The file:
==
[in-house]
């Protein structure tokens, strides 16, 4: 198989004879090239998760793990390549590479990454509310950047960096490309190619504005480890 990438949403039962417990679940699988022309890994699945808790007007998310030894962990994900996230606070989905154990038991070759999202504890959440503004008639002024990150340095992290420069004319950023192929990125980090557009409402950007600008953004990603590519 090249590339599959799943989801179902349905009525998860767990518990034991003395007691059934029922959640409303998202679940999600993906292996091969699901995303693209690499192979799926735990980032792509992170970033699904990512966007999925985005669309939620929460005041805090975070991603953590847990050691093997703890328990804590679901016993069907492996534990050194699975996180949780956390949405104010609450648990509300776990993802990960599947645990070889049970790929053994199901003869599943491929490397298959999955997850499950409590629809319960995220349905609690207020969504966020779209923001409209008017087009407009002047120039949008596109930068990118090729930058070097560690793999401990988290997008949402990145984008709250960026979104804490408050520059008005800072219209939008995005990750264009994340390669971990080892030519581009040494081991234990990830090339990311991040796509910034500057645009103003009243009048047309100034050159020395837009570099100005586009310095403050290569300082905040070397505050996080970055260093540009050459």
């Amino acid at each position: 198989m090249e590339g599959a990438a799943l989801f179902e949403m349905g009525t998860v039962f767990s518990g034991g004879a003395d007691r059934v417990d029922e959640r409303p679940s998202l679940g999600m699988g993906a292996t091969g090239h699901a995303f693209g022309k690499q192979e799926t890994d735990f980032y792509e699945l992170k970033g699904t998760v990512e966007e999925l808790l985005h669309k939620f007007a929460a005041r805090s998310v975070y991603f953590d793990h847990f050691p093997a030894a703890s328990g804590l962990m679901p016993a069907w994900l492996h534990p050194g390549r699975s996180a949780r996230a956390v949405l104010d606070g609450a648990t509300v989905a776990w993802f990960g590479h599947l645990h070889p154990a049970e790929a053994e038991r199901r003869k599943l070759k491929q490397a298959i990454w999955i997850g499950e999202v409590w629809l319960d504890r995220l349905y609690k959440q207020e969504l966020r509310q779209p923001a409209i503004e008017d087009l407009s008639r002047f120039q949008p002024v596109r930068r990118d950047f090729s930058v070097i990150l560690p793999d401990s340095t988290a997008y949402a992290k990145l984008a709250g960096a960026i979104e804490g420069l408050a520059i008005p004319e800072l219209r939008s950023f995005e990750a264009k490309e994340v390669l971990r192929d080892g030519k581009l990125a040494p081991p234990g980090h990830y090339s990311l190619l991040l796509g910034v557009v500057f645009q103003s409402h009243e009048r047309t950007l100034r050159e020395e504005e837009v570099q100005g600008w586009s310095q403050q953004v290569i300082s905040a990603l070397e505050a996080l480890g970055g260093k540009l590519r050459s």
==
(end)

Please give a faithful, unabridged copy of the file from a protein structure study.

[in-house]
């Protein structure tokens, strides 16, 4: 198989004879090239998760793990390549590479990454509310950047960096490309190619504005480890 990438949403039962417990679940699988022309890994699945808790007007998310030894962990994900996230606070989905154990038991070759999202504890959440503004008639002024990150340095992290420069004319950023192929990125980090557009409402950007600008953004990603590519 090249590339599959799943989801179902349905009525998860767990518990034991003395007691059934029922959640409303998202679940999600993906292996091969699901995303693209690499192979799926735990980032792509992170970033699904990512966007999925985005669309939620929460005041805090975070991603953590847990050691093997703890328990804590679901016993069907492996534990050194699975996180949780956390949405104010609450648990509300776990993802990960599947645990070889049970790929053994199901003869599943491929490397298959999955997850499950409590629809319960995220349905609690207020969504966020779209923001409209008017087009407009002047120039949008596109930068990118090729930058070097560690793999401990988290997008949402990145984008709250960026979104804490408050520059008005800072219209939008995005990750264009994340390669971990080892030519581009040494081991234990990830090339990311991040796509910034500057645009103003009243009048047309100034050159020395837009570099100005586009310095403050290569300082905040070397505050996080970055260093540009050459």
């Amino acid at each position: 198989m090249e590339g599959a990438a799943l989801f179902e949403m349905g009525t998860v039962f767990s518990g034991g004879a003395d007691r059934v417990d029922e959640r409303p679940s998202l679940g999600m699988g993906a292996t091969g090239h699901a995303f693209g022309k690499q192979e799926t890994d735990f980032y792509e699945l992170k970033g699904t998760v990512e966007e999925l808790l985005h669309k939620f007007a929460a005041r805090s998310v975070y991603f953590d793990h847990f050691p093997a030894a703890s328990g804590l962990m679901p016993a069907w994900l492996h534990p050194g390549r699975s996180a949780r996230a956390v949405l104010d606070g609450a648990t509300v989905a776990w993802f990960g590479h599947l645990h070889p154990a049970e790929a053994e038991r199901r003869k599943l070759k491929q490397a298959i990454w999955i997850g499950e999202v409590w629809l319960d504890r995220l349905y609690k959440q207020e969504l966020r509310q779209p923001a409209i503004e008017d087009l407009s008639r002047f120039q949008p002024v596109r930068r990118d950047f090729s930058v070097i990150l560690p793999d401990s340095t988290a997008y949402a992290k990145l984008a709250g960096a960026i979104e804490g420069l408050a520059i008005p004319e800072l219209r939008s950023f995005e990750a264009k490309e994340v390669l971990r192929d080892g030519k581009l990125a040494p081991p234990g980090h990830y090339s990311l190619l991040l796509g910034v557009v500057f645009q103003s409402h009243e009048r047309t950007l100034r050159e020395e504005e837009v570099q100005g600008w586009s310095q403050q953004v290569i300082s905040a990603l070397e505050a996080l480890g970055g260093k540009l590519r050459s």